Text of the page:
Smart idea from our little country

Good news? Slovakia does not fall behind. There are plenty of ideas and we have come up with one as well! We present an intelligent safety platform BeeSafe Safe City to improve the security in cities. It contributes to the safety itself also through interaction with those who know their surroundings the best – citizens of a specific city – who, using the simple mobile application, report threats and potential danger. Central system collects statistical data, evaluates them and reflects the results in a map.  

Would you also like to live in a safer city? Are you interested in our idea? Would you like to know how it works? Visit our web or contact us directly, we’ll be happy to tell you more about our vision 😉

Growth team leader at BeeSafe

Safety Apps are the Future of Reporting Incidents on Public Transport

incidents on public transport

 

When you see a problem for which you’ve built the perfect solution, you often get so excited you just want to shout: “Here! Come on! I could have solved your problem! I’ve got just the tool you need!” And even though these moments arise quite randomly, they always show you new ways of making use of your solution.

One of those moments happened to me last week during the three hours I had to spend on a train. What began as a pleasant trip, turned into a really annoying experience for almost everyone involved. I ended up wishing a solution similar to ours was implemented on public transport everywhere!

Question: How do you report an incident when you’re being watched by the attackers?

Actually, the ride had been quite pleasant for the first two hours or so. I brought my bicycle onboard, took a seat right next to it, and started a conversation with a man who was also travelling with a bike. After all, a shared passion is a great conversation starter.

This only lasted until two shabby looking men entered the compartment. They were obviously under influence of alcohol. When they asked me if they could sit right next to me, I said no.

Because of my reaction, they picked me as their main target. Since changing seats wasn’t an option (as my bicycle was still fixed to the wall), I had to spend the rest of the journey fencing off their verbal and well-nigh physical attacks. I only got a break when they turned their attention to some of the girls traveling in the same compartment.

The worst thing about this regrettable situation was how little we could do about it. As we saw that a direct confrontation wouldn’t help anything, we simply had to endure their unacceptable behaviour until the end.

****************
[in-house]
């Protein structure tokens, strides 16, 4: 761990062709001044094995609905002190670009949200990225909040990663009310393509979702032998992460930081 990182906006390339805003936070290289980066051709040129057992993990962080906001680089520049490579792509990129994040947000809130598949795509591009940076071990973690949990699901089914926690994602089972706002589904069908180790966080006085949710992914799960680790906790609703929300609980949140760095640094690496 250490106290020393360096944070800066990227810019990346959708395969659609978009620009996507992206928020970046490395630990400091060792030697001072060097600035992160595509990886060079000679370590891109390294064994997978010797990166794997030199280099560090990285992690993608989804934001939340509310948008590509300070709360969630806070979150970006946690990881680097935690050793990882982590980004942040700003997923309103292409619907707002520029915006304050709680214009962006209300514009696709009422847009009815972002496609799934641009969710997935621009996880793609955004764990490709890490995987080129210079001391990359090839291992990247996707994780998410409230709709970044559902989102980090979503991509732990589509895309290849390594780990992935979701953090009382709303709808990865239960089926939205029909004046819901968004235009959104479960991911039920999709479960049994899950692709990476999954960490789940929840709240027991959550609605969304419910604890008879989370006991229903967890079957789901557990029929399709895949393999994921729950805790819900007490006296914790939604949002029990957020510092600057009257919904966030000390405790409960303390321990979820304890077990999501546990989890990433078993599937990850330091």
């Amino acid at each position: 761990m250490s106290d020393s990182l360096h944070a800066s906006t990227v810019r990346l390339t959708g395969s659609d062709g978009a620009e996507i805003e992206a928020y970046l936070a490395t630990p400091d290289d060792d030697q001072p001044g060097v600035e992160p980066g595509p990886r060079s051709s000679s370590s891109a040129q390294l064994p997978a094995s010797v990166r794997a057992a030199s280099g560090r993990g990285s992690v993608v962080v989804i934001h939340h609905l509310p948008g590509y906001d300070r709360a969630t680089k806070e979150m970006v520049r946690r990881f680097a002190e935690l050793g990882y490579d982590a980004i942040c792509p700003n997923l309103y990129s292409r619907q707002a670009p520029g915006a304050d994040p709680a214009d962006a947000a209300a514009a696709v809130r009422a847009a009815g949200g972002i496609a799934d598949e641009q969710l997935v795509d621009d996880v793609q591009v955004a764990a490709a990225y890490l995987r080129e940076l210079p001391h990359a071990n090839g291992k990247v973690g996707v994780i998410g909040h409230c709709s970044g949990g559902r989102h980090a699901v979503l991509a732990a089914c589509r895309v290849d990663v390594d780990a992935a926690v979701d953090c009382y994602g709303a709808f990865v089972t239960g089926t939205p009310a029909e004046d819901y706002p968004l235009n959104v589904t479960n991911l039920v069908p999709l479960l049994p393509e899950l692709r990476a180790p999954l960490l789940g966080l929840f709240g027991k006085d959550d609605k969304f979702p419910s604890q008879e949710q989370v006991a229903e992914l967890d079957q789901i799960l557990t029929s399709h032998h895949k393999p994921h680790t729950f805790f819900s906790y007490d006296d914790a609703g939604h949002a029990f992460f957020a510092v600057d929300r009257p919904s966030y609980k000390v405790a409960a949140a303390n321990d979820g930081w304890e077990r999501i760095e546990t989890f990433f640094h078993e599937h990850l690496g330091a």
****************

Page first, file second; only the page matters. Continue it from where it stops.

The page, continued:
Use a personal safety app to report incidents on public transport.

All that time I was clutching my phone in hand, thinking about how easy it would be to report the incident through a text message or an app. No risk involved. No direct confrontation. We could have solved this problem in about 5 minutes. Moreover, the solution itself is by no means futuristic and could be implemented with relative ease. Here’s why:

  1. The railway company is already interested in dealing with this kind of situations. It had signs printed all over the place, saying you can report any problems to the nearest conductor. The sign also encouraged us to call the police in case of a serious incident.
  2. Reporting an incident was the issue. During that last hour of my journey, I wasn’t lucky enough to see one. At the same time, I wouldn’t feel safe or comfortable calling the police in front of these two men. First, it would blow things way out of proportion. Second, doing so would irritate the two men even more. Third, they weren’t really breaking any law, they were simply being incredibly unpleasant. Reporting them to the conductor would certainly be the most appropriate response.
  3. Wireless network already present in every car. It wasn’t just my phone that seemed regrettably useless to me in the above situation. The wireless network in every car looked equally impotent. How easy would it be to use it be to summon help through local network, even in areas without Internet coverage?
  4. There are already similar solutions being used in some parts of the world. For instance, two years ago, Indian Railways began to use R-Mitra app to improve women’s safety on their trains. Female passengers were given a technology that allows them to call for help with a single tap. There are also similar system in place in many cities across the US as part of the See Something / Say Something anti-terrorist initiative. The list goes on.

Mobile technologies are the future of reporting incidents on public transport and beyond.

My unpleasant train ride back home shows the potential of personal safety solutions that goes way beyond using it when one’s life is in danger.